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Six Records of a Floating Life (Classics) Kindle Edition
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About the Author
- Publication date : September 30, 2004
- Word Wise : Enabled
- Print length : 157 pages
- Publisher : Penguin; Re-issue edition (September 30, 2004)
- File size : 2603 KB
- Text-to-Speech : Enabled
- X-Ray : Not Enabled
- Enhanced typesetting : Not Enabled
- Language: : English
- ASIN : B002RI9DV0
- Lending : Not Enabled
- Best Sellers Rank: #258,940 in Kindle Store (See Top 100 in Kindle Store)
- Customer Reviews:
Top reviews from the United States
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So, what *was* I expecting? Judging by the title, which comes from a poem by Li Po, I assumed this was going to be a text of great philosophical depth, a series of meditations on the transitory nature of human life and the passing of things. _Six Records of a Floating Life_ is not contemplative, nor is it narrative. This is, for the most part, a descriptive work. Through the author’s comments on, for instance, the passing of one the people close to him, we get a sense of pathos, but I was expecting more meditative passages. I kept waiting for philosophical insight as I turned the pages. Eventually I stopped fighting the text and adapted to it. Here was a great opportunity, I told myself, to learn what life was like for an eighteen-century Chinese government-office secretary.
Shen Fu does not present his life in chronological order. This may be a challenge or a refreshing variant. The memoirs are divided into four parts, which deal with the married life, leisure, misfortune, and travel, respectively. The complete text of _Six Records of a Floating Life_ has not survived, hence the four sections. As the translators point out in the introduction and the appendices, the two additional chapters “discovered” later and published in the 1930s are literary forgeries.
Parts I and III, on the married life and misfortune, were my favorites. If one reads _Six Records of a Floating Life_ as Shen Fu and his wife Yün’s love story, the first section of the book is of course the most interesting. This is not, however, a typical (Western) romantic story. As the translators discuss in the introduction, Shen Fu was far from perfect as a husband/lover. That is all I will say, so as not to spoil the text for you. The third section is, not surprisingly, the most pathetic in the literal sense of the word: loss and mourning are its main themes. Part II, the shortest section, which begins with a lengthy description of flower arrangement, didn’t really touch me, and part IV is too descriptive for my taste, though the evocations of places are quite vivid.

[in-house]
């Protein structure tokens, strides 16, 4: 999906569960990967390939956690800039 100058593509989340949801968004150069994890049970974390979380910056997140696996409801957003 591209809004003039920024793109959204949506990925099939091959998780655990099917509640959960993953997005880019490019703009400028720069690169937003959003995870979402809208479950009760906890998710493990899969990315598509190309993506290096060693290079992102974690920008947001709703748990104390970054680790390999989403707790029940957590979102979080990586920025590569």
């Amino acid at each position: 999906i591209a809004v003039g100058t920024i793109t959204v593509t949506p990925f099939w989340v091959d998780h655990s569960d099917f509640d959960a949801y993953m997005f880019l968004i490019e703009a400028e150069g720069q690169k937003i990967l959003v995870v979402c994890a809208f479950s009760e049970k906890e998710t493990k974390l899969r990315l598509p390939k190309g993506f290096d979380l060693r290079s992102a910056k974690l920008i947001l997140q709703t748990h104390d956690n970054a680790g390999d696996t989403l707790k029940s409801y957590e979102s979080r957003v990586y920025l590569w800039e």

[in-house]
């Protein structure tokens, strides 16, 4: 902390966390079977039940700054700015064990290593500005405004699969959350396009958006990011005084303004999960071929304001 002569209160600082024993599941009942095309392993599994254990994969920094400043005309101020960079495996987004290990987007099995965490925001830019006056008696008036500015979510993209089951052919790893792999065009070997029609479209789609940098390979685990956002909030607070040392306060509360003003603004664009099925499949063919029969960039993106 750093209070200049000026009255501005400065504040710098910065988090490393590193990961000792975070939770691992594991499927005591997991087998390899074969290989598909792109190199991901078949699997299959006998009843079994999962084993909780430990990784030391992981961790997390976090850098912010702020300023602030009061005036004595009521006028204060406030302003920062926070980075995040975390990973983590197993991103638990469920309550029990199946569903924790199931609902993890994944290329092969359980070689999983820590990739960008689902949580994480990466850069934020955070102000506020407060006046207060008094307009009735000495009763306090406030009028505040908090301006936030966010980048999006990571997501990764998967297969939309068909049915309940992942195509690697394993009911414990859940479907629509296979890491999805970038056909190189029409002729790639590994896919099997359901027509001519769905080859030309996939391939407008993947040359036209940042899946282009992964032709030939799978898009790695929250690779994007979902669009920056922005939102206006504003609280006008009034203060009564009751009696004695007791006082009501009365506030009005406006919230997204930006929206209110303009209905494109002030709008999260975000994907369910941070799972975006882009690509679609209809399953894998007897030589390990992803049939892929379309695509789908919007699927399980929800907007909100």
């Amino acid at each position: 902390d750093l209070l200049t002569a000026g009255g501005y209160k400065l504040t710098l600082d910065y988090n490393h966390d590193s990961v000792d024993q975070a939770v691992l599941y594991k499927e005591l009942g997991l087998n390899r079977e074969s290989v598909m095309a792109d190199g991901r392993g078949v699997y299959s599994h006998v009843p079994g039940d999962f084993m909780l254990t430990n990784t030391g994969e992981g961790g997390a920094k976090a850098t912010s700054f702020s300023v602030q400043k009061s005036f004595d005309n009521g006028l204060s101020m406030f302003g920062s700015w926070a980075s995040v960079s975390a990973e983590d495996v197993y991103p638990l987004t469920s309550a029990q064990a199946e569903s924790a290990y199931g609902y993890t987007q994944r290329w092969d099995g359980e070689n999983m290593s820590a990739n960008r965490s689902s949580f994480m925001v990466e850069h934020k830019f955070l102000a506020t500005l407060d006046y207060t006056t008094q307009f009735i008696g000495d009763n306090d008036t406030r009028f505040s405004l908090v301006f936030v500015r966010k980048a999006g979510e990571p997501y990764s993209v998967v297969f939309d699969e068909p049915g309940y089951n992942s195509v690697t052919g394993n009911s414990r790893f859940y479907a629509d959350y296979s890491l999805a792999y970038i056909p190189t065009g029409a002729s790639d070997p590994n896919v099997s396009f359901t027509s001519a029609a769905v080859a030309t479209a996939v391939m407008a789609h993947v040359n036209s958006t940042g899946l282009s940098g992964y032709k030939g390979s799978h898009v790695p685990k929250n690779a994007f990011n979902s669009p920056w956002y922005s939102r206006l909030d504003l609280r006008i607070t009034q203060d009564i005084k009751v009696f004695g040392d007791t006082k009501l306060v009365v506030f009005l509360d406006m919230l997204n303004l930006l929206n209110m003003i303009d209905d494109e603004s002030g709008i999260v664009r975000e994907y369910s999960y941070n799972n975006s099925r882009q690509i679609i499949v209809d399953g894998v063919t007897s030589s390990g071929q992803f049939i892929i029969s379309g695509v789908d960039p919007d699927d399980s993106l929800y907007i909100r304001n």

The introduction and notes by translators Leonard Pratt and Chiang Su-hui are incredibly valuable. I like my introductions brief and to the point. This book’s foreword is only 6 pages long, but it touches upon various topics: the text as a love story, the role of concubines, Shen Fu’s character and shortcomings, the work of the private secretary and specifically what type of secretary Shen Fu was, and the structure of the text. Regarding the notes, there are 101 of them (to a 120-page text), and they provide helpful cultural and historical detail for those who wish to deepen their understanding of the text. The book also includes a chronology, a note on weights and measures, two appendices (on the lost chapters), and four maps (of China, Shen Fu’s travels, and the place where he and Yün lived).
I recommend Shen Fu’s book to those who appreciate descriptive texts, especially those dealing with everyday life in a different epoch, and with travel. When it comes to the latter, the final section of _Six Records of a Floating Life_ reads somewhat like Basho’s _The Narrow Road to the Deep North and Other Travel Sketches_ (a magnificent little volume, also published by Penguin) minus the poetry. One final suggestion: for best results, do not devour Shen Fu’s book, savor it instead.
My next work of Chinese literature will be either Lao She’s _Mr. Ma and Son_ or Yu Hua’s _To Live_.
Thanks for reading, and enjoy the book!
Highly recommended for anyone planning to visit Suzhou or Hangzhou - this book resounds with the delights of the gardens, the scenery and a sense of history for this region of China. The Kindle version does not include the beautiful cover of the paperback, but it does include the fine drawings of scenery and maps which illustrate the story.
Top reviews from other countries
Shen Fu is a wonderfully intimate and personal writer. I felt like I was with him in his journey. His wife, Yun, was interesting and complex. The two loved each other throughout their time together, which doesn't mean that life was monogamous.
Shen Fu was a natural writer and observer of life. He felt and saw and lived. This tiny book encompasses all that. He becomes a person and a friend.
Through the author's memoirs the reader is able to have an insight into a time when China was not only about richness and power, nor only about court stories and intrigues, but about a normal life among government clerks, which offered unrecognized status, struggles and poverty. This peek into Chinese society in the 1800 offers us readers a view into family and marriage relationships, the role of courtesans, relationships among women and men, and relationships in the working world of that time.
I like this book because it is a touching and personal account of a life of a man who was nobody and yet represents the most of us in our living struggles.